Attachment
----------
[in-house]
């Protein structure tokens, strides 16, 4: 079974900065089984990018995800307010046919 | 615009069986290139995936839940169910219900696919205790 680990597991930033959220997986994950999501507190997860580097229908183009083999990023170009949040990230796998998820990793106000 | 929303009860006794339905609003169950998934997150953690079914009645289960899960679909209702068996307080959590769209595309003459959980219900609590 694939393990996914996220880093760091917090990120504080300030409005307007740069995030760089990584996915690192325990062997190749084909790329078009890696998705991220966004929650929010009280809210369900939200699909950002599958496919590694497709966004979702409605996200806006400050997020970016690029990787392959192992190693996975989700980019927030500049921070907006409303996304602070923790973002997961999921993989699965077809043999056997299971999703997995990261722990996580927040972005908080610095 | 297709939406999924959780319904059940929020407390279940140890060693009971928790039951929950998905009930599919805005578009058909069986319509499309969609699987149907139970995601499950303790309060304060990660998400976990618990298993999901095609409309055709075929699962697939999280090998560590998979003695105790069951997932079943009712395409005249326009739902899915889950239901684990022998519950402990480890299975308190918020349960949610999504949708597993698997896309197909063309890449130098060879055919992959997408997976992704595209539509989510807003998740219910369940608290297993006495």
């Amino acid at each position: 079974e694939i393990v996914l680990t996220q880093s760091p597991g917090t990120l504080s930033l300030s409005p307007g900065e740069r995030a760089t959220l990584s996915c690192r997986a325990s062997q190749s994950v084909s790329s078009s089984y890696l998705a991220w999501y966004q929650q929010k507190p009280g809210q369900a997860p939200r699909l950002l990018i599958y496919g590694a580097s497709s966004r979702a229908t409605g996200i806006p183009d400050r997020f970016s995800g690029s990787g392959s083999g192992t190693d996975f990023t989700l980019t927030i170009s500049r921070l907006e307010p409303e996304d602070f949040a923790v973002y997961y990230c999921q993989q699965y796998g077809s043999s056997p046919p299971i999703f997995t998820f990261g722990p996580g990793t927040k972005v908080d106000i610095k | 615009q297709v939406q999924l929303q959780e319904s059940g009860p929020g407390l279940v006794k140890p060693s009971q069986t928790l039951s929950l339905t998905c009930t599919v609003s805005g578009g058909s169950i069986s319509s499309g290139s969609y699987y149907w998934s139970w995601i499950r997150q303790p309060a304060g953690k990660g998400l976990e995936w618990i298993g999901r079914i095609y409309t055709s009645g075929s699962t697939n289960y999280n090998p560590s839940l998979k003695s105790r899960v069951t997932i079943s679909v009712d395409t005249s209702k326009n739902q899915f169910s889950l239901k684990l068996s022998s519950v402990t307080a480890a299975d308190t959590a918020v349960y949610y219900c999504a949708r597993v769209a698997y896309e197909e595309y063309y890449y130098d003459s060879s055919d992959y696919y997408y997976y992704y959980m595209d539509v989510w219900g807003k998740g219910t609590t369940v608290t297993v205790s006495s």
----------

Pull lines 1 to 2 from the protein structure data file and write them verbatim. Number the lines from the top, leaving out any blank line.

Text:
[in-house]
């Protein structure tokens, strides 16, 4: 079974900065089984990018995800307010046919 | 615009069986290139995936839940169910219900696919205790 680990597991930033959220997986994950999501507190997860580097229908183009083999990023170009949040990230796998998820990793106000 | 929303009860006794339905609003169950998934997150953690079914009645289960899960679909209702068996307080959590769209595309003459959980219900609590 694939393990996914996220880093760091917090990120504080300030409005307007740069995030760089990584996915690192325990062997190749084909790329078009890696998705991220966004929650929010009280809210369900939200699909950002599958496919590694497709966004979702409605996200806006400050997020970016690029990787392959192992190693996975989700980019927030500049921070907006409303996304602070923790973002997961999921993989699965077809043999056997299971999703997995990261722990996580927040972005908080610095 | 297709939406999924959780319904059940929020407390279940140890060693009971928790039951929950998905009930599919805005578009058909069986319509499309969609699987149907139970995601499950303790309060304060990660998400976990618990298993999901095609409309055709075929699962697939999280090998560590998979003695105790069951997932079943009712395409005249326009739902899915889950239901684990022998519950402990480890299975308190918020349960949610999504949708597993698997896309197909063309890449130098060879055919992959997408997976992704595209539509989510807003998740219910369940608290297993006495």